Despite Big Coal Pushback, Wind Power Just Getting Started

March 9, 2018

The Koch Brothers and their allies in Big Coal have an aggressive effort deployed to slow down the deployment of renewable energy across the heartland, but the fact is, the good people of Middle America know we need to move to clean energy, and they don’t mind the financial benefits, either.

Cedar Rapids Gazette (Iowa):

On its quest for 100 percent renewable energy, MidAmerican Energy has announced the completion of its two latest wind farms, which add to the state’s growing wind energy generation.

The Beaver Creek wind farm in Boone and Greene counties and Prairie wind farm in Mahaska County have begun operation, according to a Monday news release. The two farms, which amount to 169 wind turbines, add 338 megawatts of wind generation capacity to MidAmerican Energy’s grid.

“We’re committed to providing reliable service and outstanding value to our customers, and wind energy accomplishes both,” Mike Fehr, vice president of resource development at MidAmerican Energy, said in the release. “Wind energy is good for our customers, and it’s an abundant, renewable resource that also energizes the economy.”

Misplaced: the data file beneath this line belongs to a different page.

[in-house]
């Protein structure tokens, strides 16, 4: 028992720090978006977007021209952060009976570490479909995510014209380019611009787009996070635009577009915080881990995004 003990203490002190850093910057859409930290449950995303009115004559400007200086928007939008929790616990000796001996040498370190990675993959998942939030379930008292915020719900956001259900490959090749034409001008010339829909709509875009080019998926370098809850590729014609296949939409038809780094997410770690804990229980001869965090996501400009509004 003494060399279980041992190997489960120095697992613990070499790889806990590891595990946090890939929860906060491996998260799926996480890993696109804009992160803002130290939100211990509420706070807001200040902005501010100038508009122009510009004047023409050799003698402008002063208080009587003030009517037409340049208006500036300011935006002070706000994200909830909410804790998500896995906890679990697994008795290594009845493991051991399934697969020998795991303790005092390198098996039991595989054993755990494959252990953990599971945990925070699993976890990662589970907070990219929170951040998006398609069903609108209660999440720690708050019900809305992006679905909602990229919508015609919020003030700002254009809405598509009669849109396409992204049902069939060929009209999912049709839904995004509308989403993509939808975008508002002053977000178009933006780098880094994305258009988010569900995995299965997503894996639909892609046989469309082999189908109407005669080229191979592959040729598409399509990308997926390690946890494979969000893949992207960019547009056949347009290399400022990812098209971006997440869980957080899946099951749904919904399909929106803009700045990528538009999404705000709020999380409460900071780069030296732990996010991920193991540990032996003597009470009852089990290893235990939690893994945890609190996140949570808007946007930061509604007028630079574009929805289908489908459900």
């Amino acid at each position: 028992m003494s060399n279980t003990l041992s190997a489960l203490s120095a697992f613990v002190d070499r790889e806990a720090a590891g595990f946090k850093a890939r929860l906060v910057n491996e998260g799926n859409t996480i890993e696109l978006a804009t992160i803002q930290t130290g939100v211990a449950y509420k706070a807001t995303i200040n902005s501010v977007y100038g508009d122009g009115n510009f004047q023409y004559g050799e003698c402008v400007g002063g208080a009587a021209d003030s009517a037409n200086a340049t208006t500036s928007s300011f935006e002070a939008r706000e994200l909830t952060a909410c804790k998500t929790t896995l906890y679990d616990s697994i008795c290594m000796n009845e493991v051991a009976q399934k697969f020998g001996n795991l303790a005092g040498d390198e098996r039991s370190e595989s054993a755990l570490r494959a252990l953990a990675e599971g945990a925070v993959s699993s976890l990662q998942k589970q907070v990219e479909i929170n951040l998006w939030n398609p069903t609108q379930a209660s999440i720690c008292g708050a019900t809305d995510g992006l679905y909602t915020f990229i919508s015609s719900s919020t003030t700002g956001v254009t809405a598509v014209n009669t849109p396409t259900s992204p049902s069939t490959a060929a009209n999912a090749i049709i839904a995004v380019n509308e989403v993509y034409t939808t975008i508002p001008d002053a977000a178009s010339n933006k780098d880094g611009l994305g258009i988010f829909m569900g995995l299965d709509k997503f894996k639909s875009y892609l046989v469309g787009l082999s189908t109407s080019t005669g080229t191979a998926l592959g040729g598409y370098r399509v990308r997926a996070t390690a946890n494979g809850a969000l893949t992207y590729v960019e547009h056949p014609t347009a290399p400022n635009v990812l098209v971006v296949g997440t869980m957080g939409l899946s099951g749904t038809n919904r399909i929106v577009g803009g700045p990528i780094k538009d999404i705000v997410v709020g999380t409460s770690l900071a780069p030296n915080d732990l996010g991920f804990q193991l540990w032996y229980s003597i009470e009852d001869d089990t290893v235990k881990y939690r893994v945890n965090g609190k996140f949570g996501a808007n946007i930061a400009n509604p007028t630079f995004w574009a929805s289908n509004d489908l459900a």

All told, MidAmerican owns and operates more than 2,000 turbines, making it the largest owner of wind-powered generation among U.S. rate-regulated energy providers, the release states.

The projects are part of MidAmerican’s $3.6 billion, 2,000-megawatt Wind XI project, which is expected to be finished by the close of 2019.

A third site for the Wind XI project, a North English wind farm in Poweshiek County, will be completed next year and add another 340 MW to the grid.

By the end of 2020, MidAmerican expects to produce up to 95 percent of the annual power consumption of its customers with wind. Utility officials eventually hope to reach 100 percent.

Roger Johnson is President of the National Farmers Union, in the Quad City Times (Davenport, Iowa):

New Energy America recently highlighted a clean energy strategy for Rural America in 2018. We show how clean energy jobs are impacting rural America. Iowa, for example, already gets 37 percent of its power from wind. As Iowa’s Republican Governor Kim Reynolds pointed out last year, “[i]n Texas, South Dakota and Idaho, wind power makes up anywhere from 12 to 30 percent of electricity generated. Industry data shows these Republican-led states have added more than 36,000 jobs in wind (and solar) and more than $45 billion in economic activity.” And that activity hits close to home. As Reynolds notes, “more than two-thirds of the United States’ wind energy is produced in states that voted for Trump in November.” Reynolds is certainly no wild-eyed liberal. She just gets what clean energy does for her voters.